Gilmore a part of new WRAL documentary examining law enforcement interactions with mentally ill

When law enforcement officers are called to help with a mentally ill person, sometimes the results are tragic. The new WRAL Documentary “A Call for Help” examines one family’s story and why interactions between law enforcement and the mentally ill are increasing in North Carolina. John Gilmore, MD, was interviewed for the documentary, which airs Oct. 23 at 7 p.m.

Reforms to North Carolina’s mental health system that began in the early 2000s were designed to move the mentally ill out of large institutions like Raleigh’s Dorothea Dix Hospital, and into privately run, community-based facilities. Development of those private beds fell short leaving many mentally ill people without care. As a result, calls to 911 for help are frequently answered by law enforcement officers who are trained to deal with criminals, not with mentally ill people in a crisis.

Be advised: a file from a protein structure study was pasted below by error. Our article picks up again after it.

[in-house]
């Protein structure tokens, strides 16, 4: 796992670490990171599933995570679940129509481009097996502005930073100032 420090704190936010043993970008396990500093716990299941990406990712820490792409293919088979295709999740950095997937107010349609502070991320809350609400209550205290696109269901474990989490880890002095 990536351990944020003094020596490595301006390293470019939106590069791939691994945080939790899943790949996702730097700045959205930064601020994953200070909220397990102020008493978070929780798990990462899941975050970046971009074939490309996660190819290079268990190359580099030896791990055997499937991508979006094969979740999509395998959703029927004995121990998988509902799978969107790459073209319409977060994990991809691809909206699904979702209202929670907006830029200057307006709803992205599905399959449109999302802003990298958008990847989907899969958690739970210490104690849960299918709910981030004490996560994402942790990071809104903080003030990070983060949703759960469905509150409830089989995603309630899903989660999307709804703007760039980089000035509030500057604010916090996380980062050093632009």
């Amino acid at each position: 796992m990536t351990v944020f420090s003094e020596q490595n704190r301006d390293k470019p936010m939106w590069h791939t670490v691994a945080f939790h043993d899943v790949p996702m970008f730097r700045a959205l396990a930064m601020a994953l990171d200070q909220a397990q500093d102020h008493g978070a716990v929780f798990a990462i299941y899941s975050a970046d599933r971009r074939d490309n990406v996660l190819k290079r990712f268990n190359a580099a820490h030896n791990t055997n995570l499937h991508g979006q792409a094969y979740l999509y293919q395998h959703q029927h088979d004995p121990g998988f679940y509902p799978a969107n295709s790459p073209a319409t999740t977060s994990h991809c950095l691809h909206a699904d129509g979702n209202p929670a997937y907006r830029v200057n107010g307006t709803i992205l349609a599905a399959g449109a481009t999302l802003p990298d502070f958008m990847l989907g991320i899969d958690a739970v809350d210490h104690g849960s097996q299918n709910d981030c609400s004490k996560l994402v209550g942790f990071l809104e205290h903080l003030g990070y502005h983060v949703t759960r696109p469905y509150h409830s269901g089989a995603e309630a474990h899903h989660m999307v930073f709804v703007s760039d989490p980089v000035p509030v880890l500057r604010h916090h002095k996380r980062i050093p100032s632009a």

On January 5, 2014, the parents of 18-year-old Keith Vidal of Boiling Spring Lakes, North Carolina called 911 for help because their son was having a schizophrenic episode. Law enforcement officers responded and one of the officers shot and killed the teen.

“A Call for Help” examines the Keith Vidal story, and looks at new training designed to help officers interact with mentally ill or mentally distressed people, to help calm those interactions and avoid violence or arrest.

John Gilmore, MD, Director for the Center for Excellence in Community Mental Health was interviewed for the documentary, which airs Thursday, October 23 at 7 p.m.

Statewide Broadcast Schedule

WRAL-TV/Raleigh - Thursday, Oct. 23, at 7 p.m.

WILM-TV/Wilmington - Saturday, Oct. 24, at 7 p.m.

WRAZ-TV/Durham - Saturday, Nov. 1, at 4 p.m.

To watch a preview of the documentary, go to http://www.wral.com/ and search: WRAL doc.

The documentary will also be available for on-demand viewing any time after the premiere television broadcast on October 23.

On twitter, follow @WRALDoc and #ACallForHelp.